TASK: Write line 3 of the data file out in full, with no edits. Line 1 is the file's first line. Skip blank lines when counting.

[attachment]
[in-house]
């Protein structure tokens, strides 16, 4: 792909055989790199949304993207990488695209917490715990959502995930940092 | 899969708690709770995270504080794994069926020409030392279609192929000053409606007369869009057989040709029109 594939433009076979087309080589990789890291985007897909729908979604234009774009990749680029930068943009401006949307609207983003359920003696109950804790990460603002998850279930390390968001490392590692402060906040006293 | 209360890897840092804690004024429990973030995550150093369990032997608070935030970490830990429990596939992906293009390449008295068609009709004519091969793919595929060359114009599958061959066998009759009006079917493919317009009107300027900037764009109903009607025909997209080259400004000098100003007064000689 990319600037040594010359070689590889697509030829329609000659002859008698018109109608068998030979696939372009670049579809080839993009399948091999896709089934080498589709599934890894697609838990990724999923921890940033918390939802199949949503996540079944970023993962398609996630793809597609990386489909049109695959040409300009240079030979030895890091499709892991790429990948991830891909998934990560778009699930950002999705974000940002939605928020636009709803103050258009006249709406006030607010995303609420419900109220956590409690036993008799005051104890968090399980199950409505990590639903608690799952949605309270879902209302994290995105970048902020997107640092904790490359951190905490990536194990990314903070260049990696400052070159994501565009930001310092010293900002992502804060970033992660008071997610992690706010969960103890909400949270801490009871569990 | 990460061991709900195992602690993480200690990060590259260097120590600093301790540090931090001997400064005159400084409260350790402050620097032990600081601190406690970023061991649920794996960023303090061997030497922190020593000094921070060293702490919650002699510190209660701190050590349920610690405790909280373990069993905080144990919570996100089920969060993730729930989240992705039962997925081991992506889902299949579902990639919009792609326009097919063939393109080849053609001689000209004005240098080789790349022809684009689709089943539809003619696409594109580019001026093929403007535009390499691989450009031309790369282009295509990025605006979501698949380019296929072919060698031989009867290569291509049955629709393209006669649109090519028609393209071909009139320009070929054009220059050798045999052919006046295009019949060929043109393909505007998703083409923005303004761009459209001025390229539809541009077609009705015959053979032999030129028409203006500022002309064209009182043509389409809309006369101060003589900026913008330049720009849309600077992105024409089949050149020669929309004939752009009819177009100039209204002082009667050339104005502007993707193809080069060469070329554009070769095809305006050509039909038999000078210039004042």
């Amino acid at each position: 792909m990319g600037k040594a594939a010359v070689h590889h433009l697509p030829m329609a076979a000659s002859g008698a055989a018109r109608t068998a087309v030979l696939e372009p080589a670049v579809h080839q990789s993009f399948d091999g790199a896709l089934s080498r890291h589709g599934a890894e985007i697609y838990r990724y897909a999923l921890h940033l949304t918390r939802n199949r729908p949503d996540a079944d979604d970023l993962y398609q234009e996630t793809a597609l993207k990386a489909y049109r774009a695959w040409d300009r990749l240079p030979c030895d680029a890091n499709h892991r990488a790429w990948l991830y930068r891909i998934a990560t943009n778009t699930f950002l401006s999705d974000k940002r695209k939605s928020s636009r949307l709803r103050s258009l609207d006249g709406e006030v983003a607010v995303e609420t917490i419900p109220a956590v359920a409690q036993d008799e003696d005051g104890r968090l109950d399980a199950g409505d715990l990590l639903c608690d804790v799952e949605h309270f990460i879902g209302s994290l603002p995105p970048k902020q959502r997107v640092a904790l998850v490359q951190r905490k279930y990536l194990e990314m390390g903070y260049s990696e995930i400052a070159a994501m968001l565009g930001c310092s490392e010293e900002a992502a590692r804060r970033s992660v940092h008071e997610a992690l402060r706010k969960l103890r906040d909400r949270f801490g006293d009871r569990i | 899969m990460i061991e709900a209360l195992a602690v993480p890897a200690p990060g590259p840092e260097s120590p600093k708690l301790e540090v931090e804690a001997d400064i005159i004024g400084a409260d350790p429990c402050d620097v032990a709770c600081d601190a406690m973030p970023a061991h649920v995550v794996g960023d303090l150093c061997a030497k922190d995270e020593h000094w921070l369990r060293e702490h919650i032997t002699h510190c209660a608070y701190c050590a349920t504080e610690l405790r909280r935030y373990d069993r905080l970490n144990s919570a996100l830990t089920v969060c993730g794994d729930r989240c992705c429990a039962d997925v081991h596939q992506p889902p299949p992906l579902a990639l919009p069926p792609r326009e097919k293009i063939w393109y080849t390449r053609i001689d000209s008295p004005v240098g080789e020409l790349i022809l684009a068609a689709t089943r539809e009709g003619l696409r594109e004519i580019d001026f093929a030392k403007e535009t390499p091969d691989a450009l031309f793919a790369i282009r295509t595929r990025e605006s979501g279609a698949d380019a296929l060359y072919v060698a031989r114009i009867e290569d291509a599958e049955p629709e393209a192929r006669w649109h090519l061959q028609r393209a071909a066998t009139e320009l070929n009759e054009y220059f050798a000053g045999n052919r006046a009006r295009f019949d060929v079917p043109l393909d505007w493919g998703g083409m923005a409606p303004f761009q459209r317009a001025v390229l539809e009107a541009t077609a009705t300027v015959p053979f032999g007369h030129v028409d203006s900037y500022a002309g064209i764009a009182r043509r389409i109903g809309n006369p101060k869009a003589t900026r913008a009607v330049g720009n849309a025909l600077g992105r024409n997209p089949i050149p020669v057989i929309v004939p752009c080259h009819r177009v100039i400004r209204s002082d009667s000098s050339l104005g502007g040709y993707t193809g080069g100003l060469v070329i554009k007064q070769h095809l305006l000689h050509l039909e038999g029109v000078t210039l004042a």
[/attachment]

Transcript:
């Amino acid at each position: 792909m990319g600037k040594a594939a010359v070689h590889h433009l697509p030829m329609a076979a000659s002859g008698a055989a018109r109608t068998a087309v030979l696939e372009p080589a670049v579809h080839q990789s993009f399948d091999g790199a896709l089934s080498r890291h589709g599934a890894e985007i697609y838990r990724y897909a999923l921890h940033l949304t918390r939802n199949r729908p949503d996540a079944d979604d970023l993962y398609q234009e996630t793809a597609l993207k990386a489909y049109r774009a695959w040409d300009r990749l240079p030979c030895d680029a890091n499709h892991r990488a790429w990948l991830y930068r891909i998934a990560t943009n778009t699930f950002l401006s999705d974000k940002r695209k939605s928020s636009r949307l709803r103050s258009l609207d006249g709406e006030v983003a607010v995303e609420t917490i419900p109220a956590v359920a409690q036993d008799e003696d005051g104890r968090l109950d399980a199950g409505d715990l990590l639903c608690d804790v799952e949605h309270f990460i879902g209302s994290l603002p995105p970048k902020q959502r997107v640092a904790l998850v490359q951190r905490k279930y990536l194990e990314m390390g903070y260049s990696e995930i400052a070159a994501m968001l565009g930001c310092s490392e010293e900002a992502a590692r804060r970033s992660v940092h008071e997610a992690l402060r706010k969960l103890r906040d909400r949270f801490g006293d009871r569990i | 899969m990460i061991e709900a209360l195992a602690v993480p890897a200690p990060g590259p840092e260097s120590p600093k708690l301790e540090v931090e804690a001997d400064i005159i004024g400084a409260d350790p429990c402050d620097v032990a709770c600081d601190a406690m973030p970023a061991h649920v995550v794996g960023d303090l150093c061997a030497k922190d995270e020593h000094w921070l369990r060293e702490h919650i032997t002699h510190c209660a608070y701190c050590a349920t504080e610690l405790r909280r935030y373990d069993r905080l970490n144990s919570a996100l830990t089920v969060c993730g794994d729930r989240c992705c429990a039962d997925v081991h596939q992506p889902p299949p992906l579902a990639l919009p069926p792609r326009e097919k293009i063939w393109y080849t390449r053609i001689d000209s008295p004005v240098g080789e020409l790349i022809l684009a068609a689709t089943r539809e009709g003619l696409r594109e004519i580019d001026f093929a030392k403007e535009t390499p091969d691989a450009l031309f793919a790369i282009r295509t595929r990025e605006s979501g279609a698949d380019a296929l060359y072919v060698a031989r114009i009867e290569d291509a599958e049955p629709e393209a192929r006669w649109h090519l061959q028609r393209a071909a066998t009139e320009l070929n009759e054009y220059f050798a000053g045999n052919r006046a009006r295009f019949d060929v079917p043109l393909d505007w493919g998703g083409m923005a409606p303004f761009q459209r317009a001025v390229l539809e009107a541009t077609a009705t300027v015959p053979f032999g007369h030129v028409d203006s900037y500022a002309g064209i764009a009182r043509r389409i109903g809309n006369p101060k869009a003589t900026r913008a009607v330049g720009n849309a025909l600077g992105r024409n997209p089949i050149p020669v057989i929309v004939p752009c080259h009819r177009v100039i400004r209204s002082d009667s000098s050339l104005g502007g040709y993707t193809g080069g100003l060469v070329i554009k007064q070769h095809l305006l000689h050509l039909e038999g029109v000078t210039l004042a």